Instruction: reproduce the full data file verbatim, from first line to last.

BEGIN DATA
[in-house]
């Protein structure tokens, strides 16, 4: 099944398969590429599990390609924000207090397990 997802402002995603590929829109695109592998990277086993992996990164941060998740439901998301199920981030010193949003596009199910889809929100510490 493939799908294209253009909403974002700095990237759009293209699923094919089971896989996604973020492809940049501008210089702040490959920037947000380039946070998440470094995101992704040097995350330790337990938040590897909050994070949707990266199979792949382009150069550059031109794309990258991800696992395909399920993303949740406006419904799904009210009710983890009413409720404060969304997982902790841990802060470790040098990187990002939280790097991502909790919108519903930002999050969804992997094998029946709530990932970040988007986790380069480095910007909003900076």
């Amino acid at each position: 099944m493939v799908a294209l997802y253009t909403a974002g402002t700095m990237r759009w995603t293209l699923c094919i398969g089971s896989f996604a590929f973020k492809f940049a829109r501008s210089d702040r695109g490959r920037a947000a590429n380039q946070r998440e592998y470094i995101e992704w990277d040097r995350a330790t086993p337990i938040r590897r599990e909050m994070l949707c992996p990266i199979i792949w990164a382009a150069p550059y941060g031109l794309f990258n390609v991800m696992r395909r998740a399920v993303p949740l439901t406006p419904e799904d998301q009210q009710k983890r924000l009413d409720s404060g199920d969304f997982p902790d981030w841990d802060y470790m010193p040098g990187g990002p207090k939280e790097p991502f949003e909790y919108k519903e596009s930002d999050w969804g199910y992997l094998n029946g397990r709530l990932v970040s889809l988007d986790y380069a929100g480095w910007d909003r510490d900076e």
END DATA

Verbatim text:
[in-house]
């Protein structure tokens, strides 16, 4: 099944398969590429599990390609924000207090397990 997802402002995603590929829109695109592998990277086993992996990164941060998740439901998301199920981030010193949003596009199910889809929100510490 493939799908294209253009909403974002700095990237759009293209699923094919089971896989996604973020492809940049501008210089702040490959920037947000380039946070998440470094995101992704040097995350330790337990938040590897909050994070949707990266199979792949382009150069550059031109794309990258991800696992395909399920993303949740406006419904799904009210009710983890009413409720404060969304997982902790841990802060470790040098990187990002939280790097991502909790919108519903930002999050969804992997094998029946709530990932970040988007986790380069480095910007909003900076």
């Amino acid at each position: 099944m493939v799908a294209l997802y253009t909403a974002g402002t700095m990237r759009w995603t293209l699923c094919i398969g089971s896989f996604a590929f973020k492809f940049a829109r501008s210089d702040r695109g490959r920037a947000a590429n380039q946070r998440e592998y470094i995101e992704w990277d040097r995350a330790t086993p337990i938040r590897r599990e909050m994070l949707c992996p990266i199979i792949w990164a382009a150069p550059y941060g031109l794309f990258n390609v991800m696992r395909r998740a399920v993303p949740l439901t406006p419904e799904d998301q009210q009710k983890r924000l009413d409720s404060g199920d969304f997982p902790d981030w841990d802060y470790m010193p040098g990187g990002p207090k939280e790097p991502f949003e909790y919108k519903e596009s930002d999050w969804g199910y992997l094998n029946g397990r709530l990932v970040s889809l988007d986790y380069a929100g480095w910007d909003r510490d900076e």